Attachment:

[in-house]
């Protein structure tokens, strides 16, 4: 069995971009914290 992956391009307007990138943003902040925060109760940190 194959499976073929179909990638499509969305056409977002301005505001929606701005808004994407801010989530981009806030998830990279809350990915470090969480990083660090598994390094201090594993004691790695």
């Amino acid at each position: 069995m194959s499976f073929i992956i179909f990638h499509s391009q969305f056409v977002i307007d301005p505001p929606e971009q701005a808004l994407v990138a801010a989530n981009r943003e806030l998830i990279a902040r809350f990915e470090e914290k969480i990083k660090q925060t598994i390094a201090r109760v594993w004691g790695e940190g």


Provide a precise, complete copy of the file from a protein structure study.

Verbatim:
[in-house]
């Protein structure tokens, strides 16, 4: 069995971009914290 992956391009307007990138943003902040925060109760940190 194959499976073929179909990638499509969305056409977002301005505001929606701005808004994407801010989530981009806030998830990279809350990915470090969480990083660090598994390094201090594993004691790695």
């Amino acid at each position: 069995m194959s499976f073929i992956i179909f990638h499509s391009q969305f056409v977002i307007d301005p505001p929606e971009q701005a808004l994407v990138a801010a989530n981009r943003e806030l998830i990279a902040r809350f990915e470090e914290k969480i990083k660090q925060t598994i390094a201090r109760v594993w004691g790695e940190g």